While TVA's IRP is not exempt from NEPA review, TVA can and should have a separate public, accessible, and transparent process for its IRPs.Maggie Shober | February 12, 2024
TVA is using NEPA as a stand-in for genuine public and stakeholder processes to inform its latest long-term resource plan. But NEPA was not intended to be used that way, and it falls far short of what is needed for the public to be able to interact with and inform key decisions that will impact all of our daily lives for decades to come. Because it relies on NEPA for public input, TVA’s IRP process lacks transparency and accessibility.
TVA’s IRP: Once Every 5 Years
The Tennessee Valley Authority is currently working on its first long-term Integrated Resource Plan (IRP) in five years. This IRP will drive near-term resource decisions and stand up long-term programs and projects that will determine how electricity needs across the Valley are met next year through 2050. Since TVA will likely not revisit these issues for another five years, this particular plan is of the utmost importance to accelerating clean energy to lower energy costs and improve reliability and resilience. Thus, when the TVA Board denied our request that they hold a public hearing on this IRP, we joined with other advocates to host our own and sent a set of recommendations from experts and the public to the TVA Board.
The National Environmental Policy Act (NEPA) & TVA
NEPA dates back to 1970. It was set up to require all federal agencies to evaluate the potential environmental impacts of their actions and decisions. Since TVA is a federal agency, it is required to go through a NEPA process for many decisions, from changing its rate structure to building a new power plant. A separate statute, the TVA Act, requires TVA to do long-term planning, and includes requirements about resources to consider and how TVA’s utility customers are involved.
NEPA was set up for agencies to conduct Environmental Impact Statements (EIS), not IRPs.
When we joined with other advocates in calling on TVA to have a hearing on its current IRP, TVA responded by listing its NEPA public steps and an invite-only working group. While TVA’s IRP is not exempt from NEPA review, TVA can and should have a separate public, accessible, and transparent process for its IRPs.
Here are just a few ways that NEPA differs from a typical regulatory IRP process.
1. NEPA does not allow discovery questions of the utility. In a regulatory IRP, stakeholders can ask questions and request documents.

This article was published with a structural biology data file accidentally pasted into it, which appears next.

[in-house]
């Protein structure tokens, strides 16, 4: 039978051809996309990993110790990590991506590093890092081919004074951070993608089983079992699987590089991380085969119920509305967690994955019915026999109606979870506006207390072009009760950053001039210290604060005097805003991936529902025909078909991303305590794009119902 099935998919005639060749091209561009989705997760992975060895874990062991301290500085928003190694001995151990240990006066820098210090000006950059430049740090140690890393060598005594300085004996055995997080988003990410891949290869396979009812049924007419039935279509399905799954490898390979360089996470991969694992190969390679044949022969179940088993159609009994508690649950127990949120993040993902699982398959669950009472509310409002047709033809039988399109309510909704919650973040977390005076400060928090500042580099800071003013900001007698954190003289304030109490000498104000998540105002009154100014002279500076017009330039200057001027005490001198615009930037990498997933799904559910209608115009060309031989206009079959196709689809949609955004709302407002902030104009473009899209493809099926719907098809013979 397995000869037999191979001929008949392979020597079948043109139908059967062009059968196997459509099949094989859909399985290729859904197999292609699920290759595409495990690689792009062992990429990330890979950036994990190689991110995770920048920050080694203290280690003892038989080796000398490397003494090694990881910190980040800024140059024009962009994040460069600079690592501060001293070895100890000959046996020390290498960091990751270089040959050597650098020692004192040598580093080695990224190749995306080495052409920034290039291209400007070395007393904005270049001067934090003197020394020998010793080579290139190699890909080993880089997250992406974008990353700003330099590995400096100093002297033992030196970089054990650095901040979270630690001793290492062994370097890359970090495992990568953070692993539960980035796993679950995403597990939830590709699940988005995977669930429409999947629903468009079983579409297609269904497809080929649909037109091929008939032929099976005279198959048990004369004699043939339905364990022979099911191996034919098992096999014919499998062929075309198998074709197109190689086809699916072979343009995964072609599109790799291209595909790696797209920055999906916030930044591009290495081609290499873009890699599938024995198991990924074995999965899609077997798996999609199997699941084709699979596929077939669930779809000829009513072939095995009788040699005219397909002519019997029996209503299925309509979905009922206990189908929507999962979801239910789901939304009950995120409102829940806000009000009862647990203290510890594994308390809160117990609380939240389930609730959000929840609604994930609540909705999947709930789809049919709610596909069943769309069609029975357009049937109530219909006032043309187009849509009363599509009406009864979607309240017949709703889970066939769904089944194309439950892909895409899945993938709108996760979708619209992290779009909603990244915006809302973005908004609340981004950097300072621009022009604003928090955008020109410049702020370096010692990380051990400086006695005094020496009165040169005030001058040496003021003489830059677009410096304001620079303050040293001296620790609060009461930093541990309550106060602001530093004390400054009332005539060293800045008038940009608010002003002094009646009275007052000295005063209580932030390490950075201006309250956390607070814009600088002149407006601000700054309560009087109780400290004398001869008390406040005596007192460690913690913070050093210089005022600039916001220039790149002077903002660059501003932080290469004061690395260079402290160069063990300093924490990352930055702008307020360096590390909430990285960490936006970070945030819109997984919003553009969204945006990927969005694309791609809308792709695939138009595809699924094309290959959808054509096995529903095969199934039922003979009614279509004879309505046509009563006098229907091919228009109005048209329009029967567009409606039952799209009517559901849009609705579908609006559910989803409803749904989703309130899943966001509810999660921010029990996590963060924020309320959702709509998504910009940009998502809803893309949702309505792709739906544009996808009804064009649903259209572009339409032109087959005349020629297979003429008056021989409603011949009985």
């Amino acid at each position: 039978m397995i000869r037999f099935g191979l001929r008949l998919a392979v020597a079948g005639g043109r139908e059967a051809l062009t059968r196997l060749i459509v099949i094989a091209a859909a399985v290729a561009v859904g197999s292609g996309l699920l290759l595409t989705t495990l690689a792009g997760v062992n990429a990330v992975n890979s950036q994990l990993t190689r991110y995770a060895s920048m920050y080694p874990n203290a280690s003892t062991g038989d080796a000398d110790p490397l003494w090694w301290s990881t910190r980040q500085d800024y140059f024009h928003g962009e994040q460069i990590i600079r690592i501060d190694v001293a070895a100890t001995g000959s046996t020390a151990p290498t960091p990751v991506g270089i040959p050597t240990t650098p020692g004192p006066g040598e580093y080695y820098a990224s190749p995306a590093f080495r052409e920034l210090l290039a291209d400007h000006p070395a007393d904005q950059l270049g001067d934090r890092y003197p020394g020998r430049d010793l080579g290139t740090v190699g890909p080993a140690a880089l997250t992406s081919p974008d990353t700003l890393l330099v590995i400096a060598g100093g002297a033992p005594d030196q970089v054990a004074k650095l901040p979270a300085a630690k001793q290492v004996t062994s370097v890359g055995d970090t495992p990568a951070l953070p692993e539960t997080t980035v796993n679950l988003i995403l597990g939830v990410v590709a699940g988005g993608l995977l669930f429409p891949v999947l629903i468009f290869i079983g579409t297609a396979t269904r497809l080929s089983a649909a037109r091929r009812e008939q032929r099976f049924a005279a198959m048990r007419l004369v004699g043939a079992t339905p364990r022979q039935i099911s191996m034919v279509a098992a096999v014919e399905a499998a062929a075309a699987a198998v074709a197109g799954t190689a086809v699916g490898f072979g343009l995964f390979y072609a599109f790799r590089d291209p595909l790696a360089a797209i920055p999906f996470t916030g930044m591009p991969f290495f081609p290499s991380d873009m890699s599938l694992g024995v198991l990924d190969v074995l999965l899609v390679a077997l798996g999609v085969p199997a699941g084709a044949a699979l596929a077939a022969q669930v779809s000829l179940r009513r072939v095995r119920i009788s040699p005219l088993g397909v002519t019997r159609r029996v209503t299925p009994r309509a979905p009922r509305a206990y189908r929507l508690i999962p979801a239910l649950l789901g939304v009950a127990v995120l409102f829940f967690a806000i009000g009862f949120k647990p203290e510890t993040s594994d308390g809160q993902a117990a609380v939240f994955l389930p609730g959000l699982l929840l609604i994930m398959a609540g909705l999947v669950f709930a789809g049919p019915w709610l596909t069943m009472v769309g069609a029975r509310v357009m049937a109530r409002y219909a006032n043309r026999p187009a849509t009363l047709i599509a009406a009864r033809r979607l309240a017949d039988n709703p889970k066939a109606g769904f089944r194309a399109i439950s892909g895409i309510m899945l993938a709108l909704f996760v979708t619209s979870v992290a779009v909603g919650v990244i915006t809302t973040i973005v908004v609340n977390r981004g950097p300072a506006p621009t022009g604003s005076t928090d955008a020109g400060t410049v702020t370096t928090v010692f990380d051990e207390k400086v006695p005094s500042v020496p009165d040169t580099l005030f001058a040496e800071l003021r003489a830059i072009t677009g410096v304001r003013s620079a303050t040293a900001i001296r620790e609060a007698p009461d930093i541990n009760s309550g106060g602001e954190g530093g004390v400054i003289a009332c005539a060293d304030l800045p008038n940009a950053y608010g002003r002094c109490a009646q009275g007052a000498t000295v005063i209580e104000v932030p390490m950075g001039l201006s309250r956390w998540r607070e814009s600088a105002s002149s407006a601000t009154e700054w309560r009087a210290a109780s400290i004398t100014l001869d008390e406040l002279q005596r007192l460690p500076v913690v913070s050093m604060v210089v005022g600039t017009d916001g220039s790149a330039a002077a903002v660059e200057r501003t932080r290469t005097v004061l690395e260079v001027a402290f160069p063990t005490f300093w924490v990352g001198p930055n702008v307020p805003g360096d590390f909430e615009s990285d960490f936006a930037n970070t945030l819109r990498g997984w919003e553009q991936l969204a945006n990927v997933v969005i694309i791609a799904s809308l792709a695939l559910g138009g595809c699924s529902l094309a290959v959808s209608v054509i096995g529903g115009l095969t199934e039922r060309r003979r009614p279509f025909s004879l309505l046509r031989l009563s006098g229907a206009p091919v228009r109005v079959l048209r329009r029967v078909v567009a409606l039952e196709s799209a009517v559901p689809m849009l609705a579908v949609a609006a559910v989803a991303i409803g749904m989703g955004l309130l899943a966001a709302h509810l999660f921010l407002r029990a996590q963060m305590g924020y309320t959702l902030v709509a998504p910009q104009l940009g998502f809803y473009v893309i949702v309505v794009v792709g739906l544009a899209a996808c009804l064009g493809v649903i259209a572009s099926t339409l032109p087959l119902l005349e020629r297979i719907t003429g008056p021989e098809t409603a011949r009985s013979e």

2. Adherence to NEPA is overseen by the EPA and CEQ, neither of which have experience overseeing a utility IRP process. TVA is the only federal utility that does its own IRP. TVA’s closest relative, the Bonneville Power Authority (BPA), has its long-term planning performed by an independent entity.
3. When a member of the public or an organization submits comments through the NEPA process they only go to TVA’s staff. In a regulatory IRP process, the independent regulators hear directly from the public and stakeholders through written comments, public hearings, and litigated hearings.
4. NEPA focuses on the environmental impacts (and a few select societal impacts) of a specific decision. An IRP typically isn’t prescriptive, and TVA’s IRPs tend to be very general, so the environmental impacts from a draft TVA IRP are usually fairly meaningless. A regulatory IRP process looks at impacts on costs, reliability, the economy, and the environment. The issues a Commission considers when reviewing an IRP are typically set out in a state’s IRP statute.
5. Under NEPA, federal agency staff (i.e. TVA staff) determine whether and how to incorporate feedback from the public. In a regulatory IRP process, the independent regulators decide what parts of an IRP to approve, deny, or change.
Regardless of the differences, it remains true that NEPA was not intended to provide the sole public input for a utility IRP. An IRP is a complex process that should consider more than environmental impacts, and requires careful and independent oversight.
SACE has repeatedly called on the TVA Board to make the IRP process more accessible and transparent. When TVA’s Board of Directors refused to hold a public hearing on TVA’s 2024 draft IRP, we joined with allies to hold our own. The outcome of that hearing was clear: TVA’s IRP process is not normal, and not in a good way. The lack of transparency and accountability is likely to lead to further investments in new fossil fuel infrastructure, which will expose people in the Tennessee Valley to the risks associated with higher bills and more power outages in the future. Now we are calling out TVA for using NEPA as its primary public engagement tool for this long-term planning process that will impact the day-to-day lives of residents across the Valley for decades to come.
It is time that TVA put in place a public IRP process, separate and above its requirements under NEPA.